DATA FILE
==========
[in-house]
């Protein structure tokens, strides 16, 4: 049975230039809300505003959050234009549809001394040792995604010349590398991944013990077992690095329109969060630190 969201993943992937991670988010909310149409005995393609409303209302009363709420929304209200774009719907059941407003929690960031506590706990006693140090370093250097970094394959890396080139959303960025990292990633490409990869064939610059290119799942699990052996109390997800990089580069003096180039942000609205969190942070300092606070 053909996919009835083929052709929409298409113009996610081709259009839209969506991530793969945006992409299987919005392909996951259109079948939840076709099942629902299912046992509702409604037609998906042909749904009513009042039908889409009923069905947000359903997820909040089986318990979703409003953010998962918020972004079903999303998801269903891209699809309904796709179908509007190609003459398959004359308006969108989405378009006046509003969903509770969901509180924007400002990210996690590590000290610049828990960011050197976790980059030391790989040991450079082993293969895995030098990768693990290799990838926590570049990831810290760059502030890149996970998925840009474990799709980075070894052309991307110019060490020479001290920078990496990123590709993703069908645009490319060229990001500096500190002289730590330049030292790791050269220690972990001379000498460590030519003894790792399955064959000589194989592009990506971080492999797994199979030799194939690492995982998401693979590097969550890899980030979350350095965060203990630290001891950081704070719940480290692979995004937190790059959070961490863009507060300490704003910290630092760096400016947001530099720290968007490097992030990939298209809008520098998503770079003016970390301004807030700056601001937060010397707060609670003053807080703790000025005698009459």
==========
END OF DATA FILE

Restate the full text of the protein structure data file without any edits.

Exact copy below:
[in-house]
């Protein structure tokens, strides 16, 4: 049975230039809300505003959050234009549809001394040792995604010349590398991944013990077992690095329109969060630190 969201993943992937991670988010909310149409005995393609409303209302009363709420929304209200774009719907059941407003929690960031506590706990006693140090370093250097970094394959890396080139959303960025990292990633490409990869064939610059290119799942699990052996109390997800990089580069003096180039942000609205969190942070300092606070 053909996919009835083929052709929409298409113009996610081709259009839209969506991530793969945006992409299987919005392909996951259109079948939840076709099942629902299912046992509702409604037609998906042909749904009513009042039908889409009923069905947000359903997820909040089986318990979703409003953010998962918020972004079903999303998801269903891209699809309904796709179908509007190609003459398959004359308006969108989405378009006046509003969903509770969901509180924007400002990210996690590590000290610049828990960011050197976790980059030391790989040991450079082993293969895995030098990768693990290799990838926590570049990831810290760059502030890149996970998925840009474990799709980075070894052309991307110019060490020479001290920078990496990123590709993703069908645009490319060229990001500096500190002289730590330049030292790791050269220690972990001379000498460590030519003894790792399955064959000589194989592009990506971080492999797994199979030799194939690492995982998401693979590097969550890899980030979350350095965060203990630290001891950081704070719940480290692979995004937190790059959070961490863009507060300490704003910290630092760096400016947001530099720290968007490097992030990939298209809008520098998503770079003016970390301004807030700056601001937060010397707060609670003053807080703790000025005698009459």